peoples march social mediaclimatemarchsept2014

As Wall Street hijacks the environmental movement using foundation-funded NGOs, Indigenous peoples struggle to be heard, hoping to survive the onslaught of organized labor, compromised greens and militarized police. Meanwhile, the U.S. State Department and Pentagon have reorganized to counter Indigenous insurgencies around the globe.

Welcome to Netwar.

geothermal

Maasai Protest Against New Land Concessions For Geothermal Extraction In Kenya. Read more: 

https://intercontinentalcry.org/maasai-protest-aginst-new-land-concessions-geothermal-extraction-kenya-24504/

 

[As an associate scholar of the Center for World Indigenous Studies and a contributing editor of Fourth World Journal, Jay Taber has assisted indigenous peoples seeking justice in such bodies as the European Court of Human Rights and the United Nations. Since 1994, he has served as the administrative director of Public Good Project.]

 

Welcome to Netwar

Public Good Project

August 19, 2014

by Jay Taber

imperialismtrade

Illustration: http://stephaniemcmillan.org/

In 1999, when the AFL-CIO herded protestors away from the WTO ministerial in Seattle, it was following through on its nefarious 1994 bargain with President Clinton over NAFTA. Having sold its soul to Wall Street for the few crumbs promised in the aftermath of the opening salvo of globalization, organized labor in the US fell all over itself to become Clinton’s lapdog. Looking back, one might ask, What side were we on?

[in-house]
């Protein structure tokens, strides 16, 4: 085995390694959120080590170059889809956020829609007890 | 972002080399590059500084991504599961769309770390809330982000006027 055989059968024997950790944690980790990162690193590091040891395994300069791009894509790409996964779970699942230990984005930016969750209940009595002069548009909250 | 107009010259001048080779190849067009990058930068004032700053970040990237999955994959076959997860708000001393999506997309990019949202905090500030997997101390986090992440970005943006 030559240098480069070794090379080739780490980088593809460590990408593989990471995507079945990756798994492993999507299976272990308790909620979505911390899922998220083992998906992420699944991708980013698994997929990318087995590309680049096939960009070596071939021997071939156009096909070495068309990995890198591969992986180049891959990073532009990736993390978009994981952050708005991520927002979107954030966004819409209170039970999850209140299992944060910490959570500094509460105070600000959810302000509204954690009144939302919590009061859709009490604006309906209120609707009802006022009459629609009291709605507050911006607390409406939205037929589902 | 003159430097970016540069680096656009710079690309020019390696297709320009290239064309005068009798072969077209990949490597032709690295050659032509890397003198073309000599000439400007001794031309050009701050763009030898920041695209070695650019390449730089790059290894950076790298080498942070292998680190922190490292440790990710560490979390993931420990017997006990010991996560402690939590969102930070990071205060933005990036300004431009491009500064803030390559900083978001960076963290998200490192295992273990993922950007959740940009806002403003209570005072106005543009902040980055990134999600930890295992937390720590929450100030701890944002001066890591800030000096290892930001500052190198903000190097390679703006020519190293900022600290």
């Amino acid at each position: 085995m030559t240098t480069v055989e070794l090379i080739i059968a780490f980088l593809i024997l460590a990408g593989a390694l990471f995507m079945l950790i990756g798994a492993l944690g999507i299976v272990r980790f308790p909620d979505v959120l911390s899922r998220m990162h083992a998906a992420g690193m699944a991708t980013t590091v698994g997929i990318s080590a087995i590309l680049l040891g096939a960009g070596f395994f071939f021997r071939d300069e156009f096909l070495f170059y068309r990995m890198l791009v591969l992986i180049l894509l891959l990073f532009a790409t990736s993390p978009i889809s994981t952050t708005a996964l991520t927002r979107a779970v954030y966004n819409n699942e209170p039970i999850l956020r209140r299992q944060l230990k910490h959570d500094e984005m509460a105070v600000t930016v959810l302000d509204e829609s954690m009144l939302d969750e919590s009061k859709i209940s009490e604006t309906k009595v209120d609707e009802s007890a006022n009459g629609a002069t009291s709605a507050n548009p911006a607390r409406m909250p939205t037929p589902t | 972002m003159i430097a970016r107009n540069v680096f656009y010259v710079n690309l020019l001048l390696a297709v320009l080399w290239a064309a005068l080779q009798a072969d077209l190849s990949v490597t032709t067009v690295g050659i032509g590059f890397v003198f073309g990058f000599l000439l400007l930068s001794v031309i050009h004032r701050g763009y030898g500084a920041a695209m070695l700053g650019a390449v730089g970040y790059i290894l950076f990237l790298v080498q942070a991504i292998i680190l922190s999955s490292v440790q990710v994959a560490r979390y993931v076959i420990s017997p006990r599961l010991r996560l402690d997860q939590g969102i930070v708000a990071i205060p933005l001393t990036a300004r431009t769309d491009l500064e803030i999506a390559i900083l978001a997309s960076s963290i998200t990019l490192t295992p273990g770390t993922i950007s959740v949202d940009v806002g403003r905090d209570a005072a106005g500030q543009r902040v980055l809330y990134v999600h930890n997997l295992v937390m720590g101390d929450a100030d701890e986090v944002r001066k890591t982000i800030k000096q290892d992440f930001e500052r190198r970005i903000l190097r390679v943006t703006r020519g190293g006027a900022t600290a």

By November 30, 1999, the fact of labor’s complicity in destroying the economies of the US and Mexico was somehow overlooked or forgotten by the thousands of marchers leaving the AFL-CIO rally. When hundreds of these innocents inadvertently left the labor parade to see what was going on at the WTO convention site, they experienced a rude awakening to reality. As they became enveloped in what came to be known as the Battle in Seattle, these newcomers to activism became witnesses to civil disobedience and police misconduct on a scale not seen since the Civil Rights Movement. As the tear gas-laden fog of war left many choking and disoriented, those on the front line (that labor leaders had hoped the marchers would never see) had opened America’s eyes to the brutality experienced daily in the Third and Fourth World.

imperialist-tool